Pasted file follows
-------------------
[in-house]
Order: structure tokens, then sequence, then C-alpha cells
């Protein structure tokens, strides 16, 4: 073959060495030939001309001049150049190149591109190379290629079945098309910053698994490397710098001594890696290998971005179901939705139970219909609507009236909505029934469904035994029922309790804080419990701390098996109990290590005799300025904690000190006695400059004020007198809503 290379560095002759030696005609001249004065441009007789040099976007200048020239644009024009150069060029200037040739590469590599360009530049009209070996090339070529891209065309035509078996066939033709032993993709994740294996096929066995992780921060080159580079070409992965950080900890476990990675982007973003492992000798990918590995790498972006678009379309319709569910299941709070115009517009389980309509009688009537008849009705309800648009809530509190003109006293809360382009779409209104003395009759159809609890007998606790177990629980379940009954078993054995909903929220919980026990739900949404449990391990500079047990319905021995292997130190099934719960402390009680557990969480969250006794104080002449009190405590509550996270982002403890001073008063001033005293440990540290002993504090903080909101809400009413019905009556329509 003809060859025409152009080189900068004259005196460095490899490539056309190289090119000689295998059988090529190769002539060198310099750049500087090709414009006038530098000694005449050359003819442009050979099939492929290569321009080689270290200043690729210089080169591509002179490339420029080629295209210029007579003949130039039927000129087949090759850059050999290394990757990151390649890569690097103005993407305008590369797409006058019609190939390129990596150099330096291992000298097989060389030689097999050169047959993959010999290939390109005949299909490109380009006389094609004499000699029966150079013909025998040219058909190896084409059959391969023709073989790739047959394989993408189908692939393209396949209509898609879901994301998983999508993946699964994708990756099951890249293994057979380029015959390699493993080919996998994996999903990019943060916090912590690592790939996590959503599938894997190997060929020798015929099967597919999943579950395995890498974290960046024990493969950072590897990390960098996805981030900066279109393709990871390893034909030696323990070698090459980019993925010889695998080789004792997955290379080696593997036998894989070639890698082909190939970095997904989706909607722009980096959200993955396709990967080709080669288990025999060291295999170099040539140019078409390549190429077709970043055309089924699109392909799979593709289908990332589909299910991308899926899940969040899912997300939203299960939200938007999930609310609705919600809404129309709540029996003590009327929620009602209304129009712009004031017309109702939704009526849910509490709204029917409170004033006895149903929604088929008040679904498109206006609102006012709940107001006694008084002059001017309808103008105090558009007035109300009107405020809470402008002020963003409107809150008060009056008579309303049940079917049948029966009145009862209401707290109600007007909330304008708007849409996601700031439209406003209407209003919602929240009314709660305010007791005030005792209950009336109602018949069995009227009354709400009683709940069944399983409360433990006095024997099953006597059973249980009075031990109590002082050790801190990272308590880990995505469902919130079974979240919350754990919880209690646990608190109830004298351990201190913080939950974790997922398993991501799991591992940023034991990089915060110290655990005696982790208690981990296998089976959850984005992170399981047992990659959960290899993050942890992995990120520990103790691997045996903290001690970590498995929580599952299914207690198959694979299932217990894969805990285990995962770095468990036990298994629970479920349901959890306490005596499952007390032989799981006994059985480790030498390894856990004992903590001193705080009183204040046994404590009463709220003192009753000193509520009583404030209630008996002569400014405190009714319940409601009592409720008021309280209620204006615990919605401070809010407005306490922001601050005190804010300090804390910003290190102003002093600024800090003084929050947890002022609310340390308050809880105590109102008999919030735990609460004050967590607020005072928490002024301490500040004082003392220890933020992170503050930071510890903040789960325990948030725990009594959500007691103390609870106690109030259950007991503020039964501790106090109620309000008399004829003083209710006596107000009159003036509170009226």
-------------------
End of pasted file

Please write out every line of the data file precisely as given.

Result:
[in-house]
Order: structure tokens, then sequence, then C-alpha cells
């Protein structure tokens, strides 16, 4: 073959060495030939001309001049150049190149591109190379290629079945098309910053698994490397710098001594890696290998971005179901939705139970219909609507009236909505029934469904035994029922309790804080419990701390098996109990290590005799300025904690000190006695400059004020007198809503 290379560095002759030696005609001249004065441009007789040099976007200048020239644009024009150069060029200037040739590469590599360009530049009209070996090339070529891209065309035509078996066939033709032993993709994740294996096929066995992780921060080159580079070409992965950080900890476990990675982007973003492992000798990918590995790498972006678009379309319709569910299941709070115009517009389980309509009688009537008849009705309800648009809530509190003109006293809360382009779409209104003395009759159809609890007998606790177990629980379940009954078993054995909903929220919980026990739900949404449990391990500079047990319905021995292997130190099934719960402390009680557990969480969250006794104080002449009190405590509550996270982002403890001073008063001033005293440990540290002993504090903080909101809400009413019905009556329509 003809060859025409152009080189900068004259005196460095490899490539056309190289090119000689295998059988090529190769002539060198310099750049500087090709414009006038530098000694005449050359003819442009050979099939492929290569321009080689270290200043690729210089080169591509002179490339420029080629295209210029007579003949130039039927000129087949090759850059050999290394990757990151390649890569690097103005993407305008590369797409006058019609190939390129990596150099330096291992000298097989060389030689097999050169047959993959010999290939390109005949299909490109380009006389094609004499000699029966150079013909025998040219058909190896084409059959391969023709073989790739047959394989993408189908692939393209396949209509898609879901994301998983999508993946699964994708990756099951890249293994057979380029015959390699493993080919996998994996999903990019943060916090912590690592790939996590959503599938894997190997060929020798015929099967597919999943579950395995890498974290960046024990493969950072590897990390960098996805981030900066279109393709990871390893034909030696323990070698090459980019993925010889695998080789004792997955290379080696593997036998894989070639890698082909190939970095997904989706909607722009980096959200993955396709990967080709080669288990025999060291295999170099040539140019078409390549190429077709970043055309089924699109392909799979593709289908990332589909299910991308899926899940969040899912997300939203299960939200938007999930609310609705919600809404129309709540029996003590009327929620009602209304129009712009004031017309109702939704009526849910509490709204029917409170004033006895149903929604088929008040679904498109206006609102006012709940107001006694008084002059001017309808103008105090558009007035109300009107405020809470402008002020963003409107809150008060009056008579309303049940079917049948029966009145009862209401707290109600007007909330304008708007849409996601700031439209406003209407209003919602929240009314709660305010007791005030005792209950009336109602018949069995009227009354709400009683709940069944399983409360433990006095024997099953006597059973249980009075031990109590002082050790801190990272308590880990995505469902919130079974979240919350754990919880209690646990608190109830004298351990201190913080939950974790997922398993991501799991591992940023034991990089915060110290655990005696982790208690981990296998089976959850984005992170399981047992990659959960290899993050942890992995990120520990103790691997045996903290001690970590498995929580599952299914207690198959694979299932217990894969805990285990995962770095468990036990298994629970479920349901959890306490005596499952007390032989799981006994059985480790030498390894856990004992903590001193705080009183204040046994404590009463709220003192009753000193509520009583404030209630008996002569400014405190009714319940409601009592409720008021309280209620204006615990919605401070809010407005306490922001601050005190804010300090804390910003290190102003002093600024800090003084929050947890002022609310340390308050809880105590109102008999919030735990609460004050967590607020005072928490002024301490500040004082003392220890933020992170503050930071510890903040789960325990948030725990009594959500007691103390609870106690109030259950007991503020039964501790106090109620309000008399004829003083209710006596107000009159003036509170009226």